While I didn’t do any shopping in Dubai, I did manage a quick walk around the Bastakiya District: also known as Old Dubai.
Dubai was originally a small port that made its living from pearl diving, fishing and trade, especially with Iran. Besides the nomadic Bedouins, who lived in tents, the populations who settled here lived in palm-thatched mat huts.
Traditional architecture in Old Dubai
Early in the 20th century, Persian merchants prospered in Dubai, building the neighborhood called Bastakiya or, more recently, the Al Fahidi Historical Neighborhood. Their more substantial houses generally had two floors, made of adobe and built around inner courtyards. Many also had open balconies or roof spaces that, like the courtyards, allowed the women and their families privacy and a cooling breeze in the heat of summer.
A unique feature of these houses was their barajils, wind towers. Square structures rising well above the roof, they are cleverly designed to channel the breezes down into the living spaces below: early air conditioning. If you’re interested in the details of Dubai’s architectural history, this blog gives a clear explanation.
The Bastakiya neighborhood fell into disrepair. In the 1970s, many traditional homes were torn down to make way for the modern city of today.
Fortunately, the rest of the old houses were saved and bought by the government. Since the turn of the 21st century, renovations are ongoing in the interest of preserving local heritage, as well as to attract tourists.
For lots more things to do in Dubai, read this post: One Day in Dubai: what to do?
Art galleries in Old Dubai
The first art gallery in Bastakiya came about due to the efforts of Alison Collins, founder of Majlis Gallery. Collins leased a dilapidated traditional home, renovated it and moved in, inviting artists to display their work at regular “soirees.” Eventually she and her family moved out to turn it into a showcase for local artists. Its tree-shaded courtyard alone is worth the visit.
Wandering the narrow streets of this neighborhood reveals more galleries. One interesting one is Mawaheb from Beautiful People, which provides a safe environment for adults with special needs to express themselves through art. Visitors are welcome to have a cup of coffee in the courtyard and watch the artists at work. The quality of many of the works on display impressed me.
Museums of Old Dubai
I could only spare a couple of hours. For that reason, I didn’t get to see the many small museums housed in Bastakiya and the neighboring Shindagha area of Old Dubai. I spotted many:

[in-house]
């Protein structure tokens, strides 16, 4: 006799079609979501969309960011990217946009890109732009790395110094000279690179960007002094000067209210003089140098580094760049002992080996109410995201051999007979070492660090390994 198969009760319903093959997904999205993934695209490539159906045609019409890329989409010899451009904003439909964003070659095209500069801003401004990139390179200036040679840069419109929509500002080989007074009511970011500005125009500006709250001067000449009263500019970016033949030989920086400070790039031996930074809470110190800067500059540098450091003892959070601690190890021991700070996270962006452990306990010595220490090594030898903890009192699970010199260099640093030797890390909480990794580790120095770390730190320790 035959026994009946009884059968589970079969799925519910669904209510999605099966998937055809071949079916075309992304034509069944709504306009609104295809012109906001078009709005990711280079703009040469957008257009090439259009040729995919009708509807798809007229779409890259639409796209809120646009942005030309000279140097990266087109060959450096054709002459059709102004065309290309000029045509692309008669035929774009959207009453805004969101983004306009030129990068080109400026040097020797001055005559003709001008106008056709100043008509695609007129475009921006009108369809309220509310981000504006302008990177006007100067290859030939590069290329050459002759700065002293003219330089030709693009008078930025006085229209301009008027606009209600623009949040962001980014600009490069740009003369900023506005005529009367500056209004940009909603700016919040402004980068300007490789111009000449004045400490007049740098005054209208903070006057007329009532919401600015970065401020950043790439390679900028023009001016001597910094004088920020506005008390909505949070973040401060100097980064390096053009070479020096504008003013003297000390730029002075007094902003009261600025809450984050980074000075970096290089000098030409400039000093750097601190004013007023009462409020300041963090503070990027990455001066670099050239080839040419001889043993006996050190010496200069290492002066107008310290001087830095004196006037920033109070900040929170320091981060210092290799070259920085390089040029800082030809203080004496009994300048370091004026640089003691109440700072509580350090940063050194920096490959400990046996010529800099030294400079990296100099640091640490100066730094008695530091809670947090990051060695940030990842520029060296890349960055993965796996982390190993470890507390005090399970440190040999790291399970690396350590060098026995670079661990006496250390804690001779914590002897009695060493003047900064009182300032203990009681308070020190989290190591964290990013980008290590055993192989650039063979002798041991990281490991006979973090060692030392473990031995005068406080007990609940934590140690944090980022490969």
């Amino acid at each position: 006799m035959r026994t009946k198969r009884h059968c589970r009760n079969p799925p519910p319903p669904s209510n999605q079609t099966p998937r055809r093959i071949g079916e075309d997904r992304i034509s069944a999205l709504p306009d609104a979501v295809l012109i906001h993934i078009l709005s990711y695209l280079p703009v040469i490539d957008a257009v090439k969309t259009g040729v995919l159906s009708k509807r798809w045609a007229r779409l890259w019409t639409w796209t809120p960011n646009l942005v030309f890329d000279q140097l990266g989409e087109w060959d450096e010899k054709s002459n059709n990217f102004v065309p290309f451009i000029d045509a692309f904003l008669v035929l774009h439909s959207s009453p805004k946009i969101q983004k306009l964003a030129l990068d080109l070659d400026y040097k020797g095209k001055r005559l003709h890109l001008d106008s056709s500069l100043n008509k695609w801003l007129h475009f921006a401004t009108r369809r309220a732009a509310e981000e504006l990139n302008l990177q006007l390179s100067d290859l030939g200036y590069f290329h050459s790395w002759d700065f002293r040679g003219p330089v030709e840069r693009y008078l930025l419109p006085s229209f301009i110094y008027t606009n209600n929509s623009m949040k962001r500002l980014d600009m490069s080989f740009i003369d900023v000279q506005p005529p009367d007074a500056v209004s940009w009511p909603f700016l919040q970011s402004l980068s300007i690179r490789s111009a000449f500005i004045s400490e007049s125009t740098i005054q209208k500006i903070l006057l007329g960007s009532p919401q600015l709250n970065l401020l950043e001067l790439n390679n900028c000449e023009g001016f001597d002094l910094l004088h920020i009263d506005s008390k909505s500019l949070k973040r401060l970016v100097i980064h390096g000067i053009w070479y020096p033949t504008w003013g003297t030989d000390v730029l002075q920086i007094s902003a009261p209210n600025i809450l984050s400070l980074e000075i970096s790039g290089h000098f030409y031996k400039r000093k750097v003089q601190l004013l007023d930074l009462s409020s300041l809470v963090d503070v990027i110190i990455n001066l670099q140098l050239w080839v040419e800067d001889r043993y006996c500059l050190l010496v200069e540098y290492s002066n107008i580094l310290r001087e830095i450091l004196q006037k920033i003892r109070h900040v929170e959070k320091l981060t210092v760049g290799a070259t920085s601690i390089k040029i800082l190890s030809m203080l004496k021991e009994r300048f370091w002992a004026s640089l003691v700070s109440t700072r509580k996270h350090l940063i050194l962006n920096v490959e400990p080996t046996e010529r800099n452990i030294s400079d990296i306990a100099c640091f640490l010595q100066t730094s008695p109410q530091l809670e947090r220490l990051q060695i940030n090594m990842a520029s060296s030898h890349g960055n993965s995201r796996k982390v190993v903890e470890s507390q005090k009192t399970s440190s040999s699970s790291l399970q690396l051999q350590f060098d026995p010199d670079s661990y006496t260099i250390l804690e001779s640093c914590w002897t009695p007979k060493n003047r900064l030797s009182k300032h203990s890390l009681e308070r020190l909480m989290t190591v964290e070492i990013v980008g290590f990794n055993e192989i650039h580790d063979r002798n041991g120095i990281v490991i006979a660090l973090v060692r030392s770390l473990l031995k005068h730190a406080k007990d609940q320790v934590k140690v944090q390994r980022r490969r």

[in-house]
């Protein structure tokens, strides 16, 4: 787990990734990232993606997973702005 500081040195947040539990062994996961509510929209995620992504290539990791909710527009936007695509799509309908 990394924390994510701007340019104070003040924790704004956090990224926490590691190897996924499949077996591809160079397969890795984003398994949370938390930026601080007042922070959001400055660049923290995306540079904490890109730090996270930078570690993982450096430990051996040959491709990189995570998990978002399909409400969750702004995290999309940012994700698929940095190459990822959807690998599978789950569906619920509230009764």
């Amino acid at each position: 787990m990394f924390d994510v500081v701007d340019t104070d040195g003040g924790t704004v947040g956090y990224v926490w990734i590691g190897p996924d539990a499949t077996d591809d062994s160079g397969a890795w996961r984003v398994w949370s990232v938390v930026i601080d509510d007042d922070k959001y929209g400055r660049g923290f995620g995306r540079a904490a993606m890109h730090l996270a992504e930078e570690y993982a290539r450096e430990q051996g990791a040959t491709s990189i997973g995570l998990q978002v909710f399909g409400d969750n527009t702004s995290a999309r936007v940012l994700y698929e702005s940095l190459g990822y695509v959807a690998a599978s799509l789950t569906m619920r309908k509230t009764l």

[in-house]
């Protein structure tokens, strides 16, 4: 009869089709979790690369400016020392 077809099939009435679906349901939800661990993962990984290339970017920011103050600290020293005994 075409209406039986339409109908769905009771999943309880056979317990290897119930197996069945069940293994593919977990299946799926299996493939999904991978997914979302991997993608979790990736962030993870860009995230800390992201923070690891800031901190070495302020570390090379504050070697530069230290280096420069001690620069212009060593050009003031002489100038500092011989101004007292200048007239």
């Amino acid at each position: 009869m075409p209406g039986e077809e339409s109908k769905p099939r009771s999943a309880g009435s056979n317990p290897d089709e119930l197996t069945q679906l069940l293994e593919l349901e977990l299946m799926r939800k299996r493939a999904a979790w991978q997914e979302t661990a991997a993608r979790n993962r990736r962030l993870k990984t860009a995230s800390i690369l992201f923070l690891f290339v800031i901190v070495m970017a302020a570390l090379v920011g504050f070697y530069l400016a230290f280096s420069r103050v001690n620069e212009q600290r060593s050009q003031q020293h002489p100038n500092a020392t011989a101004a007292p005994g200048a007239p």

- The Dubai Museum is the most visited and well-known, and is housed in the Al Fahidi Fort, which dates from 1787. It covers all aspects of Dubai history, culture, and natural history.
- Sheikh Saeed Al Maktoum House is the only one I managed to visit, and is a beautiful example of traditional Dubai architecture, but grander in scale than most of the Persian-built homes.
- The Traditional Architecture Museum is right near the Sheikh Al Maktoum House. Originally owned by another Sheikh, it is in another old Dubai home. It displays more detailed information about the local urban architecture.
- The Jumaa and Obaid Bin Thani House is nearby too. Besides being one of the oldest houses in the neighborhood, it now holds an exhibition of Arabic calligraphy.
- The Coin Museum, in another traditional house, is a must, I would think, for any coin collector visiting Dubai.
- The Camel Museum, near the Sheik’s house, is filled with information about camels and their place in Dubai’s history.
- Similarly, the Horse Museum covers horses, particularly Arabians.
- Dubai Coffee Museum sounds to me like a coffee shop with a few rooms of information about coffee.
- The Diving Village covers Dubai’s maritime, pearl-diving and fishing history.
I stopped into the Heritage Village not far away (I think the Diving Village and the Heritage Vllage may be parts of a single organization), staying just long enough to buy a khameer bread from a woman dressed in traditional Bedouin gear. At busier times artisans create traditional crafts for tourists and demonstrate the original way of life of the inhabitants of Dubai.
This list of sites isn’t even complete, and doesn’t include other small museums and historical houses in other areas like Deira, across the Creek. As you can imagine, you could easily spend many days exploring the history of Dubai in depth.
Have you visited any of Dubai’s historical sites or museums? What would you recommend as a “must-see” for the next time I go there?
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